Henry VIII acquired Oatlands Manor in Weybridge in 1537. His motives were two-fold. First was the position. Henry was creating a vast hunting ground called 'The Honour of Hampton Court'. Oatlands Manor formed a convenient resting station at one end, with Hampton Court in the middle and Nonsuch Palace at the other extreme.
The second reason was that Henry wanted a new palace for his new Queen. He had agreed to marry Anne of Cleves, after seeing a flattering portrait of her by Hans Holbein. However their marriage was short-lived as Henry failed to find her attractive in the flesh. The King soon moved on to the 'bon-air and buxom' Catherine Howard. They were married in the chapel at Oatlands Palace on 28 July 1540.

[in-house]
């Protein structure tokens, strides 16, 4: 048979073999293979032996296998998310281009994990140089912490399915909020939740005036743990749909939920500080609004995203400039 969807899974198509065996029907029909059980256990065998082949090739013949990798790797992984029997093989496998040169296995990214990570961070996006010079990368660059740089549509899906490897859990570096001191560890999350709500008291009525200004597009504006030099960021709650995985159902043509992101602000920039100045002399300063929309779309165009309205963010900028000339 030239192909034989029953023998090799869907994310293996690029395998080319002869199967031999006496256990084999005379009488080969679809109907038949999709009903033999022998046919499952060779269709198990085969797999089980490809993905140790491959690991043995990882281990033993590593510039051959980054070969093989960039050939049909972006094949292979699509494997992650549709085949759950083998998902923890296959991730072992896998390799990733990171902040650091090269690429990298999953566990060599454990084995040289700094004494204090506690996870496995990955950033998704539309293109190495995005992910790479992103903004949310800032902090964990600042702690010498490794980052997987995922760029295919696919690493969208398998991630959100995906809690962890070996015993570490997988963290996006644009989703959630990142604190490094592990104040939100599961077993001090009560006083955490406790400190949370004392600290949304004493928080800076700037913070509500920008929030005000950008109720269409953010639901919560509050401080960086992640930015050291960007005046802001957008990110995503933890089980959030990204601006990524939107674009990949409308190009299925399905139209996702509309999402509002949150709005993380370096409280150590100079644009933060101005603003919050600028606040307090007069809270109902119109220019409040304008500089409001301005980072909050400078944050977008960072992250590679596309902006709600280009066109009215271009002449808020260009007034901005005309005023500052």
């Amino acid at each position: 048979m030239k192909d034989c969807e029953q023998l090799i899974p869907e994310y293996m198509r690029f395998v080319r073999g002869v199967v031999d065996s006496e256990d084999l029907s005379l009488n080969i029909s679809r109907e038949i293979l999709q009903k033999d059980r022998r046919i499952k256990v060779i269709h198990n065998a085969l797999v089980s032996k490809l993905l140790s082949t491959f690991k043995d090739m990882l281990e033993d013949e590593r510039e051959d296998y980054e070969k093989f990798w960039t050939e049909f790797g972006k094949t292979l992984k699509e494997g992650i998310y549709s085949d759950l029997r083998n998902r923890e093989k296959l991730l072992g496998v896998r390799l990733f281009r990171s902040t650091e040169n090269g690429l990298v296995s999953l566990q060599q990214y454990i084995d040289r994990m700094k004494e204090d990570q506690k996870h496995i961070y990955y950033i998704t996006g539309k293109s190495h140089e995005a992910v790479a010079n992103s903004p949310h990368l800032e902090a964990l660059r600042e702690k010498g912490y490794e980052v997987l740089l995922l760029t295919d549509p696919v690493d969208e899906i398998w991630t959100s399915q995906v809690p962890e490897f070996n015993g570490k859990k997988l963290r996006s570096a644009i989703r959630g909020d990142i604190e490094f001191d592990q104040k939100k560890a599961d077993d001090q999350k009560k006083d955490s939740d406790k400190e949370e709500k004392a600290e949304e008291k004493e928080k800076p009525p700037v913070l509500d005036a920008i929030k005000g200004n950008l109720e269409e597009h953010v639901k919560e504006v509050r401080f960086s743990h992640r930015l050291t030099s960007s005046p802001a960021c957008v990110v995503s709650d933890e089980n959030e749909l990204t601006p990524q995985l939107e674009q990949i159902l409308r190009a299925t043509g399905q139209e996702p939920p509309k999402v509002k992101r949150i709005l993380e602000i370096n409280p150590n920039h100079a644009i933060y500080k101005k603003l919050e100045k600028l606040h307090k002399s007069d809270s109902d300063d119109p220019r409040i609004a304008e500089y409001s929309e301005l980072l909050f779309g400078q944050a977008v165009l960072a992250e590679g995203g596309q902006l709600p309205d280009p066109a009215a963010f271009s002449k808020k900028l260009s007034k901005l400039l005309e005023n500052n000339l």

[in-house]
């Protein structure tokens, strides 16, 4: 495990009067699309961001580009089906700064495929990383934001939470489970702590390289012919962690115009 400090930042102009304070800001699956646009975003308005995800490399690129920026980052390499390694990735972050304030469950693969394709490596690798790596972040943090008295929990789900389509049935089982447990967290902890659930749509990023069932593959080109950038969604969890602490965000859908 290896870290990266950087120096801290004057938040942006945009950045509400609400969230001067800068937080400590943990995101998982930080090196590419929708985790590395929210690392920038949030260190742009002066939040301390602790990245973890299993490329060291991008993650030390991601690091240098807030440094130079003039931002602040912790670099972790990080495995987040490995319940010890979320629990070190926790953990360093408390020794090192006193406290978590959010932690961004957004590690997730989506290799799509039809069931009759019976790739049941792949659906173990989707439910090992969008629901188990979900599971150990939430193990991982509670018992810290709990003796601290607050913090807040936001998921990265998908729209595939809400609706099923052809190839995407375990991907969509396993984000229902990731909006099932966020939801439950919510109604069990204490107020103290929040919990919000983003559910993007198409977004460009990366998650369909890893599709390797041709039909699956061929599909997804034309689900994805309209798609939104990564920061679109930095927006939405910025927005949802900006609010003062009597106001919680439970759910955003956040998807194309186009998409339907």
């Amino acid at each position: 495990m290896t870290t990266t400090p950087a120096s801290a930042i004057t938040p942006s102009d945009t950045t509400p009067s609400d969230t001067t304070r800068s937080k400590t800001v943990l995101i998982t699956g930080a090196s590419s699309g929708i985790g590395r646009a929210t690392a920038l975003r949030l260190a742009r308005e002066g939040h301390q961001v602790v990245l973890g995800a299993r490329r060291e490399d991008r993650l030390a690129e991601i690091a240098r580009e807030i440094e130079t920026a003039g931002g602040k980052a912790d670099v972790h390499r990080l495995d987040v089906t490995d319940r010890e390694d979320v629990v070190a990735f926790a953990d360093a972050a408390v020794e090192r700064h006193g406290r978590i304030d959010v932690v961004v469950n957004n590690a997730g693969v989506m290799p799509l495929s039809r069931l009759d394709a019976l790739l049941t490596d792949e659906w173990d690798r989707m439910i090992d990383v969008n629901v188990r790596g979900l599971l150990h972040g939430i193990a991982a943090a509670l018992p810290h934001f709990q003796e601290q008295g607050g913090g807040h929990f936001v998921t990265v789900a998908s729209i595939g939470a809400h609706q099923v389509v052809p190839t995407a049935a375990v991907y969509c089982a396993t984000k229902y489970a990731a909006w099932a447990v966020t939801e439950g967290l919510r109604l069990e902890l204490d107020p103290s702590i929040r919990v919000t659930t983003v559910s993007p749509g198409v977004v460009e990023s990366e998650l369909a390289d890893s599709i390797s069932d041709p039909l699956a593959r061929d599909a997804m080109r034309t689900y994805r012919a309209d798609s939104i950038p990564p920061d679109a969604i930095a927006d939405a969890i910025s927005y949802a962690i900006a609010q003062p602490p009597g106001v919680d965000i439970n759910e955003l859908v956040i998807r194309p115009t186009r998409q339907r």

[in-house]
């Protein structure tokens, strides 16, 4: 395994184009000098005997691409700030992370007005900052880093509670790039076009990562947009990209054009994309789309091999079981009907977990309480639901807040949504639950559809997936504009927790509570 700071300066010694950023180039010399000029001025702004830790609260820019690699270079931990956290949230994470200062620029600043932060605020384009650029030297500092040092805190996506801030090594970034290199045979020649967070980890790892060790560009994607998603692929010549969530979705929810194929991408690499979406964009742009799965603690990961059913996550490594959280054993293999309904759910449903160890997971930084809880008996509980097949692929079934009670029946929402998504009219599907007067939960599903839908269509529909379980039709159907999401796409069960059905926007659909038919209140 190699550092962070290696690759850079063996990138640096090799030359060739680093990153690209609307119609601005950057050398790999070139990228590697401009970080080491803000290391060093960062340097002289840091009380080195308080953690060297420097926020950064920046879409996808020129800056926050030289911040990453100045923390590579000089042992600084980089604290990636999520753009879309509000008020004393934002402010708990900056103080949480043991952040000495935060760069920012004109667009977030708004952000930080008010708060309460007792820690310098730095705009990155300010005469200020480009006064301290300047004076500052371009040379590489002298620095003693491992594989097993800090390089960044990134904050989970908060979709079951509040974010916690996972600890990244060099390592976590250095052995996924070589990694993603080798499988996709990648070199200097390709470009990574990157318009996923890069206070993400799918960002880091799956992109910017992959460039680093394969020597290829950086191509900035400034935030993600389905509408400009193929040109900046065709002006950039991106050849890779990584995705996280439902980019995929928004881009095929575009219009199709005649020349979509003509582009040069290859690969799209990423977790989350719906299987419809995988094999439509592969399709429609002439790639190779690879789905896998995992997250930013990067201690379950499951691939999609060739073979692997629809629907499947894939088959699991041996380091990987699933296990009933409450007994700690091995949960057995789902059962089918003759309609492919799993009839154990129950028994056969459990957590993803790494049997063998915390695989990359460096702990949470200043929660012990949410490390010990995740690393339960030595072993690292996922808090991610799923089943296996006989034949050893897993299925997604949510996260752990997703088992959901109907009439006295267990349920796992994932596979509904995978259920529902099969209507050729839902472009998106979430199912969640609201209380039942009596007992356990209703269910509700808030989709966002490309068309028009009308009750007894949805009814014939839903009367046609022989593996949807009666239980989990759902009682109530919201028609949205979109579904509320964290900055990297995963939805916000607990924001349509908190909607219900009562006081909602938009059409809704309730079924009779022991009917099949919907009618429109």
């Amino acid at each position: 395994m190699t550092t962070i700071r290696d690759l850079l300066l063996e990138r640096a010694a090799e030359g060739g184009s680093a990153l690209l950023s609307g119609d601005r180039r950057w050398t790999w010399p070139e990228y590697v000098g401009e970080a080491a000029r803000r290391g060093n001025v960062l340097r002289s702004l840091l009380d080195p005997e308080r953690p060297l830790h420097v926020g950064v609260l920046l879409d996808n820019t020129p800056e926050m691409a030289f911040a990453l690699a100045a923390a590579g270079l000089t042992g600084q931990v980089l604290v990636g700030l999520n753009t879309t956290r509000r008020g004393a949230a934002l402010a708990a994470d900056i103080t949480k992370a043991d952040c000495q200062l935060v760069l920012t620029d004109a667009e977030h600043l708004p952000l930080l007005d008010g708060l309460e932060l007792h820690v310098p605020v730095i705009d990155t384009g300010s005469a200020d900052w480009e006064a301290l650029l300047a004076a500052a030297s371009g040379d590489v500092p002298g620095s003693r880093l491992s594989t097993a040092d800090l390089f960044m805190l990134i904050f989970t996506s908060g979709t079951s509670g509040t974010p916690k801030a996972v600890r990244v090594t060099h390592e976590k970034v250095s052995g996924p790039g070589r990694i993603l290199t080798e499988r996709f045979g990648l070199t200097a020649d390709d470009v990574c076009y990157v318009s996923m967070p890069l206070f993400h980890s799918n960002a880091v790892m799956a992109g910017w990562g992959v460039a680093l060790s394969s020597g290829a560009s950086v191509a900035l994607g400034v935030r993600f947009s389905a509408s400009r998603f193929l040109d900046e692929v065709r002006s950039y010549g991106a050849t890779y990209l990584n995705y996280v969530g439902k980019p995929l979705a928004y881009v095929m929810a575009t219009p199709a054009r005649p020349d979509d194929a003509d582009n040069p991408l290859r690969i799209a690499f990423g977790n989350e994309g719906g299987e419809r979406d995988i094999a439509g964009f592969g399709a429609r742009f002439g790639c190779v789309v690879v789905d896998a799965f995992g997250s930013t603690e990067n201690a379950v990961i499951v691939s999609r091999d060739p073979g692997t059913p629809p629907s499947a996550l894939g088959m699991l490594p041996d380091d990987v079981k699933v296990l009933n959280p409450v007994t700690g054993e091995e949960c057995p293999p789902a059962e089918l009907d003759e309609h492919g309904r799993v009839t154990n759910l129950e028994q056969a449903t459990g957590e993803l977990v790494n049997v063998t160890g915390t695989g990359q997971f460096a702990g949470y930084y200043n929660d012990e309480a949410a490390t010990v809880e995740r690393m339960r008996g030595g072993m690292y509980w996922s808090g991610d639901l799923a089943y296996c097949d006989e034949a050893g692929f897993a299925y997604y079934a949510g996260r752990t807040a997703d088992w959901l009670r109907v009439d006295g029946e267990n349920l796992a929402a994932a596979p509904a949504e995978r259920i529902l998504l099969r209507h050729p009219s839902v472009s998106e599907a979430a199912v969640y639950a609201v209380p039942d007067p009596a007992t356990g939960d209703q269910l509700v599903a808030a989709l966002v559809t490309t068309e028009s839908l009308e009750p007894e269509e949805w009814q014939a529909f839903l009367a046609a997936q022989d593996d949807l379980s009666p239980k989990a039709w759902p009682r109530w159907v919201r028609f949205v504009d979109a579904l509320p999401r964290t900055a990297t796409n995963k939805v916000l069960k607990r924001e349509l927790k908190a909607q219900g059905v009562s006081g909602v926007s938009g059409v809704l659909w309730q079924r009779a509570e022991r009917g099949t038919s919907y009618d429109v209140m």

Under Henry, the manor house was transformed into a palace. A new entrance range and tall prospect tower were added, amongst other structures. Towards the end of his life the King had a special 'riding way' built. This was a ramp, allowing Henry to ride straight into his privy lodgings at the end of a long hunt - saving the increasingly large and infirm Henry a long walk.